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Cleveland Ferguson III. Chief administrative officer, Jacksonville Transportation Authority

Ferguson was a finalist for the position in 2019, but withdrew from consideration. He’s spent five years at Jacksonville’s transit authority. Previously, he worked for the mayor of Jacksonville and taught at Florida Coastal School of Law.

Expected salary: $275,000

Jeffrey B. Hiott. Vice president of technical services and innovation, American Public Transportation Association.

Hiott spent 13 years at the American Public Transportation Association, a non-profit that promotes and studies transit nationwide. In his application letter, he described himself as a data-driven problem solver whose understanding of industry trends will help the Hillsborough agency remain relevant.

Expected salary: $210,000

Henry Ikwut-Ukwa. Director of transportation, Atlanta BeltLine Inc.

Ikwut-Ukwa spent the last four years as the director of transportation at Atlanta BeltLine and worked previously at Atlanta and Birmingham’s transit authorities. He has 20 years of transit experience and drew comparisons in his application letter between Atlanta and Tampa and their sales tax referendums for transportation.

Expected salary: Around $240,000

Bernard Jackson. Senior executive officer of rail operations, Los Angeles County Metropolitan Transportation Authority

Prior to his time in Los Angeles, Jackson spent 30 years at the Chicago Transit Authority, some of it as a bus driver. He served as a director of both transit and rail operations and said his experience with both would help him make an immediate impact with customer experience, ridership and employee performance.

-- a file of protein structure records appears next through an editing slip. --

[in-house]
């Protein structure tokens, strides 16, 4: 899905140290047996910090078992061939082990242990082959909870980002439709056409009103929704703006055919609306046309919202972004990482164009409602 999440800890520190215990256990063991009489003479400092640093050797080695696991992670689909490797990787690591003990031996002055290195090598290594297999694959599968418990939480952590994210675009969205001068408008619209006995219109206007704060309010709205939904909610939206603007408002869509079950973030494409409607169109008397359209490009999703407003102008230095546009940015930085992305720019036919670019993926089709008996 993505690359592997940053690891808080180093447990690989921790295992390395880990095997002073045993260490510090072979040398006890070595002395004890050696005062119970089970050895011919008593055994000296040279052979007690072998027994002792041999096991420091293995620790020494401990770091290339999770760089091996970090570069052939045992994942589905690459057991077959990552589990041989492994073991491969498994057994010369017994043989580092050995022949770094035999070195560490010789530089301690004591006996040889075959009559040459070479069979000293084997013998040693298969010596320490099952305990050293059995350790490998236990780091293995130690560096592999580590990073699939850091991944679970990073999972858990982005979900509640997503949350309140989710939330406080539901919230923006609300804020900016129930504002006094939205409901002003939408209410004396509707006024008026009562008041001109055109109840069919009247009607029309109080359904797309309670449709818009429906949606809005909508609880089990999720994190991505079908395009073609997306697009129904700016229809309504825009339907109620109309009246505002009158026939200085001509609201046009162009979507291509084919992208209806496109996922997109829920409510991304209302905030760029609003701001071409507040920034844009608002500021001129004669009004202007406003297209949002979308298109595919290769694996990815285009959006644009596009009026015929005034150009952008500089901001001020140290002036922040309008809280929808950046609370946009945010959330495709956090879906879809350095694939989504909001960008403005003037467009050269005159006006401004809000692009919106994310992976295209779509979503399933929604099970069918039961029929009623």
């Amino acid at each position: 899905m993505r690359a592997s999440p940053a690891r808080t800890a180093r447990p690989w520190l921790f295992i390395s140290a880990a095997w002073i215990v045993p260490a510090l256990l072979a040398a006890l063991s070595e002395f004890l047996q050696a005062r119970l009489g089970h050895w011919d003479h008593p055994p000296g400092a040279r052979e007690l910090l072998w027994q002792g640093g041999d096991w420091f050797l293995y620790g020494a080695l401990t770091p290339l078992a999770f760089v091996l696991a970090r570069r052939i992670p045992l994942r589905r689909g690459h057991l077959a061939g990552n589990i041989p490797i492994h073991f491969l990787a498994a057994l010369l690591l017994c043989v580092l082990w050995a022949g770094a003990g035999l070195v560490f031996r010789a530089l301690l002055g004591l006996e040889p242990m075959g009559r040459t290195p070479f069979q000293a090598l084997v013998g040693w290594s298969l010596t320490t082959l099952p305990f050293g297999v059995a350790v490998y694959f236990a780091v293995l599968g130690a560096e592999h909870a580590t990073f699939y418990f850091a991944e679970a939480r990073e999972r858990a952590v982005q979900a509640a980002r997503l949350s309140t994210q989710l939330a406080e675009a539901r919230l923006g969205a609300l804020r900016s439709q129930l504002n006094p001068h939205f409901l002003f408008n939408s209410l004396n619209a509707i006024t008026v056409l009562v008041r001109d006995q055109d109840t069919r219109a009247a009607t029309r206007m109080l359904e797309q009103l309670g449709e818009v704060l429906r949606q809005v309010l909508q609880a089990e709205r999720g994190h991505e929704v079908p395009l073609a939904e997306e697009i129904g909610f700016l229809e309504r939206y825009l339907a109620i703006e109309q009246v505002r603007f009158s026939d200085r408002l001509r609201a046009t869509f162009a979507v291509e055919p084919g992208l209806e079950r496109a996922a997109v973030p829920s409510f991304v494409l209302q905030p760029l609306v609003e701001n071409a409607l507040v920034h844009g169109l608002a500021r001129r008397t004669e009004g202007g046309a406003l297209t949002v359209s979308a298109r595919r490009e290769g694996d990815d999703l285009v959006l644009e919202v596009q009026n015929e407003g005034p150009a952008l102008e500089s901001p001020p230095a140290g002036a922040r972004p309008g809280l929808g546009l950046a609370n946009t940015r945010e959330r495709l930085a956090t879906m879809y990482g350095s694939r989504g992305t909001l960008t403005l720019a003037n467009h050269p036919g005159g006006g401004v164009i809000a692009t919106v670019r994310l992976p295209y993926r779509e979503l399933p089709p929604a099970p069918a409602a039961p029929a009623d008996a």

Expected salary: As advertised

Adelee Marie Le Grand. vice president/executive strategic advisor, Transdev North America

Le Grand has worked at some of the top transportation consulting firms for the past 18 years, including Transdev, AECOM and URS. She said her plan is to emphasize customers, motivate staff and engage stakeholders, especially with the challenges presented by the coronavirus pandemic.

Expected salary: As advertised

Ivan Maldonado. Director of transportation operations, Hillsborough Area Regional Transit Authority

Maldonado has been with the agency since 2018 and is the only internal candidate. He spent the last 13 years at transit companies in Polk, Tallahassee and Washington, D.C. The Army veteran said the last two years at HART have enabled him to identify the strengths, opportunities, weaknesses and threats within the agency.

Expected salary: $210,000

James E. Price. Chief transit operations officer, Hampton Roads (Va.) Transit

Price has more than 30 years of transit experience, primarily focused on rail operations. The Army veteran described himself as a collaborative leader with a team-oriented management style. He also highlighted his skills in strategic planning and community engagement.

Expected salary: $215,000

Michael Rogers. Director of transportation, city of Dallas

Rogers was the director of transportation for both Dallas and Raleigh, N.C., and worked in public works in San Antonio, Texas, and Wayne County, Mich. He has experience linking transit to affordable housing and economic development, along with planning for bus rapid transit and commuter rail.

Expected salary: As advertised